Eight chickpea cultivars (Shendi, Jabel Marra, Wad Hamid, Atmor, Hwata, Burgeig, Salwa and Matama) were evaluated for genetic variability, yield stability and contribution of yield attributes to seed yield. Field experiments were carried out for four seasons (2007/2008, 2009/2010, 2010/2011 and 2011/2012) at Hudeiba Research Farm in River Nile State, Sudan. Randomized complete block design with six replications was used. Most of the studied traits recorded highly significant difference (P≤ 0.01) due to cultivars, seasons and their interaction. High heritability and low level of differences among phenotypic coefficient of variation (PCV) and genotypic coefficient of variation (GCV) for studied traits indicated that cultivars influenced more in the expression of these traits. Based on the stability analysis for seed yield; the top yielding cultivars Burgeig and Hwata were adapted to favorable conditions. Both cultivars were late in flowering and maturity and had high number of seeds plant-1, biomass and harvest index. The cultivar Atmor with an intermediate seed yield was the most stable cultivar across seasons. The cultivar Salwa is optional due to its relatively high yield and large seed size. Combining farmer-preferred traits such as high and stable yield, large seed size, plant type and maturity into new cultivars will remain the main objective of the chickpea breeding program in Sudan.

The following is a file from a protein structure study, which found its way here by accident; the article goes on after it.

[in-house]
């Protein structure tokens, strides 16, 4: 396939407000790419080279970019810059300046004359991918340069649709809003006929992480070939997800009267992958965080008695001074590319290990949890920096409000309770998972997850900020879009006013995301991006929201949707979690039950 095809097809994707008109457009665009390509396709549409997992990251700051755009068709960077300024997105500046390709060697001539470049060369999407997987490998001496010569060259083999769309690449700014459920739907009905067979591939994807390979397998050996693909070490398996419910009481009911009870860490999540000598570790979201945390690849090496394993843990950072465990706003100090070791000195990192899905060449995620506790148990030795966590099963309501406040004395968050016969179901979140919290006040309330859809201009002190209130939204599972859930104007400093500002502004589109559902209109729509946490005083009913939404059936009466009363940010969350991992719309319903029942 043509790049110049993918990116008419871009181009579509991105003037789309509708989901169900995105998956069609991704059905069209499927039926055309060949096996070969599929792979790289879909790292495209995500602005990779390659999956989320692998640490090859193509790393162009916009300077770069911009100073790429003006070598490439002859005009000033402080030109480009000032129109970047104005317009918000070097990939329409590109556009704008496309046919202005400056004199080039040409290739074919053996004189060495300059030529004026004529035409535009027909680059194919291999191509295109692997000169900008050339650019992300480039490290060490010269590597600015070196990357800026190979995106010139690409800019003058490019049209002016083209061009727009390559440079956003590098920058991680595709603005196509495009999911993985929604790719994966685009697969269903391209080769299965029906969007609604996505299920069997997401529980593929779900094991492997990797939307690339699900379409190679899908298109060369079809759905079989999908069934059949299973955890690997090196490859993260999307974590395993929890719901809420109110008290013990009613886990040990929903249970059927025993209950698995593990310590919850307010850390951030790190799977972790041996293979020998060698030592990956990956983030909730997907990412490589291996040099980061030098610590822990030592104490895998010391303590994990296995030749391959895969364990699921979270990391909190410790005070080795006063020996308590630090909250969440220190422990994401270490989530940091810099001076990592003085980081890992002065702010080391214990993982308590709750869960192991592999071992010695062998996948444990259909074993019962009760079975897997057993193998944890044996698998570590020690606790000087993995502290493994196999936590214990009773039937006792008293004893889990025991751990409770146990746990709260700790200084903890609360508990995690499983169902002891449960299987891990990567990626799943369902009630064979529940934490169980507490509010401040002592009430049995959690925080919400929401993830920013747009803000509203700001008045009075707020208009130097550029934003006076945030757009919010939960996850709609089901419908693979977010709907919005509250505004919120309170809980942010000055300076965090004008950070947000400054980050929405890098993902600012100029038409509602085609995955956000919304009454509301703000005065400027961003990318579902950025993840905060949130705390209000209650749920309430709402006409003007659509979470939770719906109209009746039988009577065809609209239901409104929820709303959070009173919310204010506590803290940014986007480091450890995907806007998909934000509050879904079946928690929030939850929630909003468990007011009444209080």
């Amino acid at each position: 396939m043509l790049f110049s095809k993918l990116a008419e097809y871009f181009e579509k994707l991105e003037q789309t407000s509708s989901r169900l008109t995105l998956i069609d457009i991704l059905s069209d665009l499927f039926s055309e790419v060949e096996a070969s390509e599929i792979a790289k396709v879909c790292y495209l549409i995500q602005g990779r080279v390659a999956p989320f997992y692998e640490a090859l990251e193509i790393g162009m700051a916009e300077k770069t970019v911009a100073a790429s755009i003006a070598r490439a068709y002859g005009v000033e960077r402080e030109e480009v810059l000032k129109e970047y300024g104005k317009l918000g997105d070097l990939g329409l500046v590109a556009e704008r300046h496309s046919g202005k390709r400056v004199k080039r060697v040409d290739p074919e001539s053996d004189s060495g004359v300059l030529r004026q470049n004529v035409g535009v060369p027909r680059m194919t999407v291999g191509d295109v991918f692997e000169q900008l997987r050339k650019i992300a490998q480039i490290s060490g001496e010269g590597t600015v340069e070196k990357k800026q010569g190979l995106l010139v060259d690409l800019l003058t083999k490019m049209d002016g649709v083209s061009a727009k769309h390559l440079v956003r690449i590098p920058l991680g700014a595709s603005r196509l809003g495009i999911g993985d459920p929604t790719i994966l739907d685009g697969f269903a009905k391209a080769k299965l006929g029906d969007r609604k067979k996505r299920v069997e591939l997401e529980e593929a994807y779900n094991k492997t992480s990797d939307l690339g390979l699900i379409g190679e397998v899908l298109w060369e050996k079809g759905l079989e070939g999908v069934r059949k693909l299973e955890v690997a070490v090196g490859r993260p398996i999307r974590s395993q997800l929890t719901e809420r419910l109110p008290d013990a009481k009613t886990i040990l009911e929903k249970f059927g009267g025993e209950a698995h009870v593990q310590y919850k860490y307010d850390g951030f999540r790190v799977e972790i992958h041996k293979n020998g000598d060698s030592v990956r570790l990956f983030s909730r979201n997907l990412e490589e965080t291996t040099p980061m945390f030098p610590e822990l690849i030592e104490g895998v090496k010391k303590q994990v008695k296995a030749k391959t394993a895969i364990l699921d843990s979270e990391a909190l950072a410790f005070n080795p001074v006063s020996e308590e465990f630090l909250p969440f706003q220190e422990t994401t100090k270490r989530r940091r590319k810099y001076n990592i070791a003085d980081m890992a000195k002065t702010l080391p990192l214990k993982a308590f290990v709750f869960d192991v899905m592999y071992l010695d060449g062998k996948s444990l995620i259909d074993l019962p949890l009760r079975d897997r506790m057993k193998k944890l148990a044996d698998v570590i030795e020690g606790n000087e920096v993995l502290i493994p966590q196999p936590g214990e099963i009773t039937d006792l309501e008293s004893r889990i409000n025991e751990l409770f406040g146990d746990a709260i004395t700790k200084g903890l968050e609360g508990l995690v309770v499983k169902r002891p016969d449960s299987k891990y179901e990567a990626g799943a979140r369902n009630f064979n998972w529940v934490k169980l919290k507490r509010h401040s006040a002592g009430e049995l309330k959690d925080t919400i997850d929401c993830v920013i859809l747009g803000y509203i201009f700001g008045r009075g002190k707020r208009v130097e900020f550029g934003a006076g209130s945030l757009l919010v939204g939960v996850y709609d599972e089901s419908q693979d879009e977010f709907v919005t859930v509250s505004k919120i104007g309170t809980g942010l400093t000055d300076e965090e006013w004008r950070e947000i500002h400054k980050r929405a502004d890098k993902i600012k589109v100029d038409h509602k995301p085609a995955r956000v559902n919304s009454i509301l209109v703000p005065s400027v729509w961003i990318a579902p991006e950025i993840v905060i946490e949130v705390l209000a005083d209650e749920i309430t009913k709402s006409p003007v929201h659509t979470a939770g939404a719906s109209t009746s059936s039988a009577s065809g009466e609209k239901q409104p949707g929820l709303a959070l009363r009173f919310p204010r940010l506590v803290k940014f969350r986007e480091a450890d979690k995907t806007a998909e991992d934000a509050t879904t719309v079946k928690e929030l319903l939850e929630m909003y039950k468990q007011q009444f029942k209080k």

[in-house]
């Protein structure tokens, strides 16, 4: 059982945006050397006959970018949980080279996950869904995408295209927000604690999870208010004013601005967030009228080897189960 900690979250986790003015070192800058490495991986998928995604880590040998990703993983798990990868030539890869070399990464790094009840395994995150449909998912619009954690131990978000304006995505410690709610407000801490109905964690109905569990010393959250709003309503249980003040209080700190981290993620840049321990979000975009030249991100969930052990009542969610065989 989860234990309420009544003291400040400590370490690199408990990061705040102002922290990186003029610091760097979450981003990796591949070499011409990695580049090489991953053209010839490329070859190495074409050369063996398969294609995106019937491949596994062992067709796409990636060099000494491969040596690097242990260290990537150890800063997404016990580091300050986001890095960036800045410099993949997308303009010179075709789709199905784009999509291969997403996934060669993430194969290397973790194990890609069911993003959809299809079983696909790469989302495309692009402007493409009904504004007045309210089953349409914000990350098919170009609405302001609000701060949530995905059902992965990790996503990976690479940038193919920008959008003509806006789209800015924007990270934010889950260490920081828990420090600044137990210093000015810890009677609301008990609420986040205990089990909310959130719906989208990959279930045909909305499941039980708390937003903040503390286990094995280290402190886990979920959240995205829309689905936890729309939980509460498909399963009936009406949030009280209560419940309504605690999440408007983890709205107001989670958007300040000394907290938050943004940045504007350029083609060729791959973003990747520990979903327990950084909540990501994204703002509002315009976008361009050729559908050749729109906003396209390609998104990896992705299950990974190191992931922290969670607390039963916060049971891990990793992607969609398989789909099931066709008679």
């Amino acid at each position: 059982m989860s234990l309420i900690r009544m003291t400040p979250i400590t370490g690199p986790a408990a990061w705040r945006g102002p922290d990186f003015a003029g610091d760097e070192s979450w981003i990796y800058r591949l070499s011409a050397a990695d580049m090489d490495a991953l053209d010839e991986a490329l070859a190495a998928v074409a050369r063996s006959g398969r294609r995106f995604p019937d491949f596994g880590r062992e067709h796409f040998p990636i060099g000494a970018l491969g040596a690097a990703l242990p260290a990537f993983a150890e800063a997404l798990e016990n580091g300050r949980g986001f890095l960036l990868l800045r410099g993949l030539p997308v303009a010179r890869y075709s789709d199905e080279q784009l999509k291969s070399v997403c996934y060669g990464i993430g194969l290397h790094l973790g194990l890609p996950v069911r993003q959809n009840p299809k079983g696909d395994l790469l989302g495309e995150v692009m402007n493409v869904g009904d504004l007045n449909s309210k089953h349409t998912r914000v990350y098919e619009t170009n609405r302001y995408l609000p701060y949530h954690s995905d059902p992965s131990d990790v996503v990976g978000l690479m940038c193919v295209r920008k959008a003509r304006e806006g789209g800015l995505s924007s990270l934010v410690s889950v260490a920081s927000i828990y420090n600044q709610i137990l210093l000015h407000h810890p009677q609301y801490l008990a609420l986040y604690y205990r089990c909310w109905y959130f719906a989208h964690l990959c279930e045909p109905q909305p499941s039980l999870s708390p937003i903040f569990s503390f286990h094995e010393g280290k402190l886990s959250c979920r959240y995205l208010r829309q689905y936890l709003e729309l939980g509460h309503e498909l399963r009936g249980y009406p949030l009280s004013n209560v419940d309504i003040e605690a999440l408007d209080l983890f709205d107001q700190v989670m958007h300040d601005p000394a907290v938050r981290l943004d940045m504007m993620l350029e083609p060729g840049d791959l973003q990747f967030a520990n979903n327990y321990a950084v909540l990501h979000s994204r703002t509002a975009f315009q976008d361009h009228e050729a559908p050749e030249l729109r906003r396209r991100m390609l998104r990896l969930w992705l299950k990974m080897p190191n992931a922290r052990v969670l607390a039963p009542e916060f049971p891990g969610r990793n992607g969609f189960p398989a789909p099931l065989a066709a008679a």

Key words: Chickpea cultivars, genetic variability, yield stability, Sudan.